After four years of preparation and research, I’ve launched a new record label, Globe Music – capturing special collaborations at Shakespeare’s Globe.
Globe Music sets out to capture the intimacy of our candlelit concerts in the Sam Wanamaker Playhouse. A 17th century-style jewel box theatre, one of the great revelations of the space when it opened in 2014 was the crystalline acoustic that has quickly established it as a world class chamber music venue.
My ambition for Globe Music is to bring together some of the world’s finest musicians in special, unexpected collaborations, to bottle a unique environment where music and the theatrical meet.
So far we’ve made three discs. Ian Bostridge and Xuefei Yang launched us in September with Songs from Our Ancestors – a length disc spanning 2000 years of Chinese, English and German folk songs, lieder, and lute songs that span both these incomparable artists’ heritages. The Schubert cycle is one of the best out there. The Dowland is unique and special and belongs in this room. Stephen Goss’ Book of Songs, written for Ian and Fei, rounds out the disc with six settings of poems written over 2500 years ago.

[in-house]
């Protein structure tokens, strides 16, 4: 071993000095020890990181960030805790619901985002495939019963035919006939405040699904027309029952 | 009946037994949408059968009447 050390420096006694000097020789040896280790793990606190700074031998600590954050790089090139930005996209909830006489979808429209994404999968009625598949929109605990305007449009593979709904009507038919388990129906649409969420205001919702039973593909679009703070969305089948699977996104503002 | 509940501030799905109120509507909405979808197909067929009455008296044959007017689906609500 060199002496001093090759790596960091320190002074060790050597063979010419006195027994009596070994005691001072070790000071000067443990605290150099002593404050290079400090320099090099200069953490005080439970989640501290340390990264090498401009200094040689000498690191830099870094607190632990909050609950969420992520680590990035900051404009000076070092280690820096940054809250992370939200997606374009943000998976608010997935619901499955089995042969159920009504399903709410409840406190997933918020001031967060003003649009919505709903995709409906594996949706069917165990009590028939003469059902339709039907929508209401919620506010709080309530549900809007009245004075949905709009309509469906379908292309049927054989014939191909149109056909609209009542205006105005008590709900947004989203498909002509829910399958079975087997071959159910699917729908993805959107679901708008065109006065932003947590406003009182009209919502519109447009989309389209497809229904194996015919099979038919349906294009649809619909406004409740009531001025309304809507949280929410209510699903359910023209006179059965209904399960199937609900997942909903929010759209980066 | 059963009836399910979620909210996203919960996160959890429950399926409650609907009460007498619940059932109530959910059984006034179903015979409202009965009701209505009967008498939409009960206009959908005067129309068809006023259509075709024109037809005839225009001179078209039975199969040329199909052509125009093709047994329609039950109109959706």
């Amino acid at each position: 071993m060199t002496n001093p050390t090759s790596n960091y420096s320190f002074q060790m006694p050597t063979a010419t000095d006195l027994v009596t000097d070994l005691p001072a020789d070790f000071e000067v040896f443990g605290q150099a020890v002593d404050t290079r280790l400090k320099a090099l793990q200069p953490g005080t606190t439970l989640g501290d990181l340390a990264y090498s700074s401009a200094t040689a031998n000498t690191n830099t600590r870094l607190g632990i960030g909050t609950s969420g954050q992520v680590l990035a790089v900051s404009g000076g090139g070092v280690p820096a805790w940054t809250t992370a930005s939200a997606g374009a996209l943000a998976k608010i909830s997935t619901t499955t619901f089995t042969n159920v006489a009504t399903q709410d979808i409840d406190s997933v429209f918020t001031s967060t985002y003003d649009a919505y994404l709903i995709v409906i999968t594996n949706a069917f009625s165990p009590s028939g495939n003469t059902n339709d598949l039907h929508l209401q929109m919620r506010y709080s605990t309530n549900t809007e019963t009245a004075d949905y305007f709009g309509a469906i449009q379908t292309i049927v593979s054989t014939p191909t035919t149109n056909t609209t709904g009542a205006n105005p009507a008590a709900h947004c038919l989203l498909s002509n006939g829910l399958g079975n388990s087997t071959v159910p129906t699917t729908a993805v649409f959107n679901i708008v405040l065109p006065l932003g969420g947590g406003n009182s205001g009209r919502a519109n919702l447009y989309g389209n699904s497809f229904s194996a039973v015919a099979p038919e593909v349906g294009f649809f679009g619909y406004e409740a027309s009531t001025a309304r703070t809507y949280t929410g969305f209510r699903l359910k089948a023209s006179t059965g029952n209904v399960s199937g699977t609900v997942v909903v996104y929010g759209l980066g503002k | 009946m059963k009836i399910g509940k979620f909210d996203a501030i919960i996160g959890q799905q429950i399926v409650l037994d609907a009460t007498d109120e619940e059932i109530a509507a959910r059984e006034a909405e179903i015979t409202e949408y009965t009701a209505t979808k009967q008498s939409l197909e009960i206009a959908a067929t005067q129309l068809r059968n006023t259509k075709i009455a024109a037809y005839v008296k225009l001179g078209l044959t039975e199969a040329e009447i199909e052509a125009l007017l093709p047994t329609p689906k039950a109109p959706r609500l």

The second disc we made was historical music from our Broadway/West End hits Twelfth Night and Richard III. Claire van Kampen’s arrangements and selections form a jukebox of greatest hits from England and the continent of Elizabethan and Jacobean tunes that dazzled audiences in London and New York. The Musicians of Shakespeare’s Globe brought it all together to record many of these afresh, mixing new tracks with live recordings straight from the Globe.
The most recent CD is Mali in Oak – a duet record taken from John Williams’ series of plucked strings from around the Globe. This is a very special collaboration for me. Kora and cello virtuoso Tunde Jegede and South African guitarist Derek Gripper combine to play some of the most hallowed staples of the Malian griot repertoire while also throwing in new compositions of their own. It’s a beautiful, soulful, graceful disc. I think it goes perfectly either first thing in the morning or right before you go to bed, but hey, just listen to it.
From Classical Music Magazine: